While individual investors have been shunning the market, institutional investors, such as hedge funds and pension funds, have been significantly adding to their stock positions.
neurosphere wrote:From the article:While individual investors have been shunning the market, institutional investors, such as hedge funds and pension funds, have been significantly adding to their stock positions.
So individuals are pulling money out, but hedge funds, investment banks, pensions, foreign governments (?) may all be investing in stocks but not be considered individual investors.
grayfox wrote:1. I think the total world stock market is about $36.6 T. From the chart, I calculated the net flows and percent of the total world market.
Year...Retail....Inst....Net.....Percent of World Stock Market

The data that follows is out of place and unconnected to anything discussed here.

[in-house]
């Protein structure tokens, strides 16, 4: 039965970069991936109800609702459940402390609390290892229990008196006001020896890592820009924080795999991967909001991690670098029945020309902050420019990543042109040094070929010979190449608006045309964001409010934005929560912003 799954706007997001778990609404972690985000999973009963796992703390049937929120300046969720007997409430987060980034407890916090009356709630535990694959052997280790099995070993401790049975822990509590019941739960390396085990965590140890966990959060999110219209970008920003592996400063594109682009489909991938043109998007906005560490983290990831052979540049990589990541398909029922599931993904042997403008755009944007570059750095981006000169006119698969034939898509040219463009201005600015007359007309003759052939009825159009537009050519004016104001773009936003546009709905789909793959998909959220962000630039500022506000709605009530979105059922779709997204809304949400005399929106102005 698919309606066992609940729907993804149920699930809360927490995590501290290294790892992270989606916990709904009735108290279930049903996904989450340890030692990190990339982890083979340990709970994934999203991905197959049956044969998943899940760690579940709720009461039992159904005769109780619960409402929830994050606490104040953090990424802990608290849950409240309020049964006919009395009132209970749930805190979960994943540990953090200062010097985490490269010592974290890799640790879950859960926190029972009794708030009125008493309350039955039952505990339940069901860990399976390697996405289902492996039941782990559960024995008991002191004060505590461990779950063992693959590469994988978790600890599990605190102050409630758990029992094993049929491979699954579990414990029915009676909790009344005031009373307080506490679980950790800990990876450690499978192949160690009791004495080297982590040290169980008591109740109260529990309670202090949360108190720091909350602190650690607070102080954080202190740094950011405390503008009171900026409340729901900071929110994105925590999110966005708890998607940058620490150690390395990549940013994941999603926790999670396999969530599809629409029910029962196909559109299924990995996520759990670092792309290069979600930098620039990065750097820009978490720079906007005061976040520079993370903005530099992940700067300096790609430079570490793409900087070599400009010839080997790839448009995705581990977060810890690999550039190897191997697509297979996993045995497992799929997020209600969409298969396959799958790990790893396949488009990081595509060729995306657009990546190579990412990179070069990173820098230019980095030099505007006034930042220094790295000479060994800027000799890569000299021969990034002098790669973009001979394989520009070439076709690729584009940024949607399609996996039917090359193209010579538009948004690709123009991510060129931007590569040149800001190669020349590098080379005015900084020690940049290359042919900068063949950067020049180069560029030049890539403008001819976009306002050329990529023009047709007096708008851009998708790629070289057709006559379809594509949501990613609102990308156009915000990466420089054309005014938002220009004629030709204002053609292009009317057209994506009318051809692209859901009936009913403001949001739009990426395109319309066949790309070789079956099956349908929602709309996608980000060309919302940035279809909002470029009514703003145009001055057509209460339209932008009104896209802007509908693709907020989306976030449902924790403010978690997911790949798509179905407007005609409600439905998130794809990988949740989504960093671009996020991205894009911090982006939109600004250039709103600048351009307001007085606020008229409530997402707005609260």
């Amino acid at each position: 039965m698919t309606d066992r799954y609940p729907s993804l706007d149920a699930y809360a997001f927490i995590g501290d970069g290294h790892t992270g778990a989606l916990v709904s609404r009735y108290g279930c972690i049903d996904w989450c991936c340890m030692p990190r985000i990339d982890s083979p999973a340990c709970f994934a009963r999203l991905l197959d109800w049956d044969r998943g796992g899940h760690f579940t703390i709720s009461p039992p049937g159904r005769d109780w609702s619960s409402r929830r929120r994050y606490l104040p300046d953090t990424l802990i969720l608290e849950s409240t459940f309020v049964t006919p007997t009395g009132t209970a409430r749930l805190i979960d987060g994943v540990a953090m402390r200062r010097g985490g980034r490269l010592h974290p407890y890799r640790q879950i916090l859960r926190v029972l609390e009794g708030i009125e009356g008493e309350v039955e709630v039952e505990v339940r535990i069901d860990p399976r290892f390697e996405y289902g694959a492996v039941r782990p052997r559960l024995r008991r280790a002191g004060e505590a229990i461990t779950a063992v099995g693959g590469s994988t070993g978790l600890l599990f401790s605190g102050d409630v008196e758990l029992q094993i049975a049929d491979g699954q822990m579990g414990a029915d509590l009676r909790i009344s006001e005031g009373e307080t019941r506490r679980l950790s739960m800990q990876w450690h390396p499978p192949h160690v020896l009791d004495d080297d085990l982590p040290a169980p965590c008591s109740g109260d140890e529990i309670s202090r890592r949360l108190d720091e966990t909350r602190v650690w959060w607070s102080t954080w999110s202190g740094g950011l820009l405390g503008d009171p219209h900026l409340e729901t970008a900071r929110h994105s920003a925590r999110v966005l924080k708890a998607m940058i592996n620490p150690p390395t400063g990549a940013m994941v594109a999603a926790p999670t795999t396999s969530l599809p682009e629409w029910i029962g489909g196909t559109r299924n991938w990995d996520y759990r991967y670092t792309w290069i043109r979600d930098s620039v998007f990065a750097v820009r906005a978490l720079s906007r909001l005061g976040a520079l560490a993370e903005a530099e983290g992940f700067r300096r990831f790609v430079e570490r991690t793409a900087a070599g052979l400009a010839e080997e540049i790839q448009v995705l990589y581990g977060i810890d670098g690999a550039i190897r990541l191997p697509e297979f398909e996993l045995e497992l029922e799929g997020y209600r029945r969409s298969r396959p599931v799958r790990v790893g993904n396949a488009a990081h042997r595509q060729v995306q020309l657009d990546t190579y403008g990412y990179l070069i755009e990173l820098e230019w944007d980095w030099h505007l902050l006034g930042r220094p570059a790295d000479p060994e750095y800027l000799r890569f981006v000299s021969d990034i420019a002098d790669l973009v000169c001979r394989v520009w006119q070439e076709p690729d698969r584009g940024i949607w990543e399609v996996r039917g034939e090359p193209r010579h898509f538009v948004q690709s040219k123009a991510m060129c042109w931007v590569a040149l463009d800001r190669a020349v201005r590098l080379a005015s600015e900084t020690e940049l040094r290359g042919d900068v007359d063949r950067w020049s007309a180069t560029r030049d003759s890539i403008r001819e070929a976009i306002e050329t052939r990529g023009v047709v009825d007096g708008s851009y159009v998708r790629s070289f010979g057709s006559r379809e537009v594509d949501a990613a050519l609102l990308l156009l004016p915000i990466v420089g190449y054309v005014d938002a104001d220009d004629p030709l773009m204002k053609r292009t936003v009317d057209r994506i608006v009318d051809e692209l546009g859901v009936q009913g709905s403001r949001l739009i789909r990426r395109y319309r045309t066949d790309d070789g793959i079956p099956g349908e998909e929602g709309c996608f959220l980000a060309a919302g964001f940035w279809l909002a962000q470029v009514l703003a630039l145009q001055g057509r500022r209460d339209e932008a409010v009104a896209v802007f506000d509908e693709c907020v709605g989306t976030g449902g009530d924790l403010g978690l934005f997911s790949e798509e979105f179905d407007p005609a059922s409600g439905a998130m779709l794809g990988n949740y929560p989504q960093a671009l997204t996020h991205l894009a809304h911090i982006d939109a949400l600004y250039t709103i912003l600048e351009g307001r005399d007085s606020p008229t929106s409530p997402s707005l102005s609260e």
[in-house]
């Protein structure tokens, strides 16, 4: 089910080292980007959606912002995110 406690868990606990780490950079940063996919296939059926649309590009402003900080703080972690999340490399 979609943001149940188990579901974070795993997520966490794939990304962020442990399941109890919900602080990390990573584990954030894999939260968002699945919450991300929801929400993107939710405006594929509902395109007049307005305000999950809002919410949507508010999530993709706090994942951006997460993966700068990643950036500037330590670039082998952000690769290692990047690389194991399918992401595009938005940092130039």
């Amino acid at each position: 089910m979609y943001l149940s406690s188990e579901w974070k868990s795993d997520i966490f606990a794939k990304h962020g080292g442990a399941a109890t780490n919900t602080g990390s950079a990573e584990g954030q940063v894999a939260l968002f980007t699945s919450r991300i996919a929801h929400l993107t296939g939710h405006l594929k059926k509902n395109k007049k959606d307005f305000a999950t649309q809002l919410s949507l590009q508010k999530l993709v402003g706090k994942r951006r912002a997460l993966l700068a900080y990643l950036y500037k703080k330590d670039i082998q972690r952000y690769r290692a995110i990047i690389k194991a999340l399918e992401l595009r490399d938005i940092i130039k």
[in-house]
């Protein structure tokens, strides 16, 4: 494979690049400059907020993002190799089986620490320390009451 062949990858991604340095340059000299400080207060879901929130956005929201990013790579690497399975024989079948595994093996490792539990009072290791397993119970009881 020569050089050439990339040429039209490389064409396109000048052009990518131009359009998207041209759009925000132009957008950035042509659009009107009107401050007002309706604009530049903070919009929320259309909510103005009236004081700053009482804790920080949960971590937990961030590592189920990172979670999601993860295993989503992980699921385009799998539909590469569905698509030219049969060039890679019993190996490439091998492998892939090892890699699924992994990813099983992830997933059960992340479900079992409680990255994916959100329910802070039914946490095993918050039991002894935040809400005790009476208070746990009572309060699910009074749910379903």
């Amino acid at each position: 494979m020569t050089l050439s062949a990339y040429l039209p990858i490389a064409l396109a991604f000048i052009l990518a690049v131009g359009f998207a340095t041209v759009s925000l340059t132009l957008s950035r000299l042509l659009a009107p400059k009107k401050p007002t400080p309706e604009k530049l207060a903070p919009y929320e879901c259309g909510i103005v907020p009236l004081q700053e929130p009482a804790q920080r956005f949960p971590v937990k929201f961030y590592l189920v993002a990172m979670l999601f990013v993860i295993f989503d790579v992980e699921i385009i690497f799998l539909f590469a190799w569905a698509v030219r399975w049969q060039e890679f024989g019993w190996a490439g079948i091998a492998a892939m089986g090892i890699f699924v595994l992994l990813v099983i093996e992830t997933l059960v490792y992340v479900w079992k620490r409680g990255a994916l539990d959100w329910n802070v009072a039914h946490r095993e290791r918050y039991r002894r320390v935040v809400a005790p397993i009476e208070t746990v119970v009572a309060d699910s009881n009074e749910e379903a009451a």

So the net outflow is a tiny percentage of the total stock market.
2. Even of the the net outflow were zero, stock prices could rise or fall. Demand is how much quantity buyers are willing to buy at a given price. If everyone woke up one day and decided that they were willing to pay twice as much for earnings, i.e. P/E=30 instead of P/E=15, prices would double.
3. People are paying $X for $1 of earnings. Suppose X is $20 for a $1 of earnings. If earnings grows 5%, the price can increase 5% without any change in the demand.
One would think that a negative net outflow would reduce the demand for stocks. All other things being equal, it probably would. But the tiny outflow percentage wise is likely swamped by all the other factors.
But I would still be interested in finding out if there are other investor classes that are not included in retail and institutional. What about sovereign funds? Does that count as institutional? What about the PPT? Where is that accounted for?
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